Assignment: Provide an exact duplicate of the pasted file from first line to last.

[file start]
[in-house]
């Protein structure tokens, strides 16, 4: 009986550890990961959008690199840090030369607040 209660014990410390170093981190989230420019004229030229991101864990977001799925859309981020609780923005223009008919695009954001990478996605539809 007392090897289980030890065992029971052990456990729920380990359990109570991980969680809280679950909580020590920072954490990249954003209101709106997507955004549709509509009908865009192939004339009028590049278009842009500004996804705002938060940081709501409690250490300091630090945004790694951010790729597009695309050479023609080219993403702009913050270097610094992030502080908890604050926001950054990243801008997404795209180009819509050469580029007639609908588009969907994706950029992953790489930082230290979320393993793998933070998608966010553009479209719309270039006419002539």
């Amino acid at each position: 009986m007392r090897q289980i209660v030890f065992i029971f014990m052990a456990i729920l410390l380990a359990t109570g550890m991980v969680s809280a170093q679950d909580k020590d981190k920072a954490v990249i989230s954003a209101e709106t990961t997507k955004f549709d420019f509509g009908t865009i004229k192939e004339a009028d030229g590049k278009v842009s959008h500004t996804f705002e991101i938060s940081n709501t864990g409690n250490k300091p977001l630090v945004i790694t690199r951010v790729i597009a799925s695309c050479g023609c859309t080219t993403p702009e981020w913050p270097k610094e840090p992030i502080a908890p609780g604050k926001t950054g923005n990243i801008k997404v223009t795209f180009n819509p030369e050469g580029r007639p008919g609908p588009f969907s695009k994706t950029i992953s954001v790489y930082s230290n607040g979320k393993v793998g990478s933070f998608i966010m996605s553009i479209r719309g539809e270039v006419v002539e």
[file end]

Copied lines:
[in-house]
């Protein structure tokens, strides 16, 4: 009986550890990961959008690199840090030369607040 209660014990410390170093981190989230420019004229030229991101864990977001799925859309981020609780923005223009008919695009954001990478996605539809 007392090897289980030890065992029971052990456990729920380990359990109570991980969680809280679950909580020590920072954490990249954003209101709106997507955004549709509509009908865009192939004339009028590049278009842009500004996804705002938060940081709501409690250490300091630090945004790694951010790729597009695309050479023609080219993403702009913050270097610094992030502080908890604050926001950054990243801008997404795209180009819509050469580029007639609908588009969907994706950029992953790489930082230290979320393993793998933070998608966010553009479209719309270039006419002539």
């Amino acid at each position: 009986m007392r090897q289980i209660v030890f065992i029971f014990m052990a456990i729920l410390l380990a359990t109570g550890m991980v969680s809280a170093q679950d909580k020590d981190k920072a954490v990249i989230s954003a209101e709106t990961t997507k955004f549709d420019f509509g009908t865009i004229k192939e004339a009028d030229g590049k278009v842009s959008h500004t996804f705002e991101i938060s940081n709501t864990g409690n250490k300091p977001l630090v945004i790694t690199r951010v790729i597009a799925s695309c050479g023609c859309t080219t993403p702009e981020w913050p270097k610094e840090p992030i502080a908890p609780g604050k926001t950054g923005n990243i801008k997404v223009t795209f180009n819509p030369e050469g580029r007639p008919g609908p588009f969907s695009k994706t950029i992953s954001v790489y930082s230290n607040g979320k393993v793998g990478s933070f998608i966010m996605s553009i479209r719309g539809e270039v006419v002539e």